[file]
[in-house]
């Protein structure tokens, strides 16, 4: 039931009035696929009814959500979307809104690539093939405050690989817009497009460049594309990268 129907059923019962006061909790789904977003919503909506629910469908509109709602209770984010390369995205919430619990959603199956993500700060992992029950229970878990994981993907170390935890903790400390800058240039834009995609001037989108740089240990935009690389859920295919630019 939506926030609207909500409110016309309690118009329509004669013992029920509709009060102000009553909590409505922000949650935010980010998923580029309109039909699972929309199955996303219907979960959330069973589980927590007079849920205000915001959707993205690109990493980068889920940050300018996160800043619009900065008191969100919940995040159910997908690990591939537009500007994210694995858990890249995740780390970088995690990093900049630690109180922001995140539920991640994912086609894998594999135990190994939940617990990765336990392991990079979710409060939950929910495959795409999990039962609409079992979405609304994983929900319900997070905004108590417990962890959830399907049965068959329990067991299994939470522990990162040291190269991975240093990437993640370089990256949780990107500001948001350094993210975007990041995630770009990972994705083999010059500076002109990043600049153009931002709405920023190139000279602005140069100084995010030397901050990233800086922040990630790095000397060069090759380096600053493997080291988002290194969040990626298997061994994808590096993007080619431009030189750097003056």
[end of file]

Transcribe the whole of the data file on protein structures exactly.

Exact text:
[in-house]
């Protein structure tokens, strides 16, 4: 039931009035696929009814959500979307809104690539093939405050690989817009497009460049594309990268 129907059923019962006061909790789904977003919503909506629910469908509109709602209770984010390369995205919430619990959603199956993500700060992992029950229970878990994981993907170390935890903790400390800058240039834009995609001037989108740089240990935009690389859920295919630019 939506926030609207909500409110016309309690118009329509004669013992029920509709009060102000009553909590409505922000949650935010980010998923580029309109039909699972929309199955996303219907979960959330069973589980927590007079849920205000915001959707993205690109990493980068889920940050300018996160800043619009900065008191969100919940995040159910997908690990591939537009500007994210694995858990890249995740780390970088995690990093900049630690109180922001995140539920991640994912086609894998594999135990190994939940617990990765336990392991990079979710409060939950929910495959795409999990039962609409079992979405609304994983929900319900997070905004108590417990962890959830399907049965068959329990067991299994939470522990990162040291190269991975240093990437993640370089990256949780990107500001948001350094993210975007990041995630770009990972994705083999010059500076002109990043600049153009931002709405920023190139000279602005140069100084995010030397901050990233800086922040990630790095000397060069090759380096600053493997080291988002290194969040990626298997061994994808590096993007080619431009030189750097003056």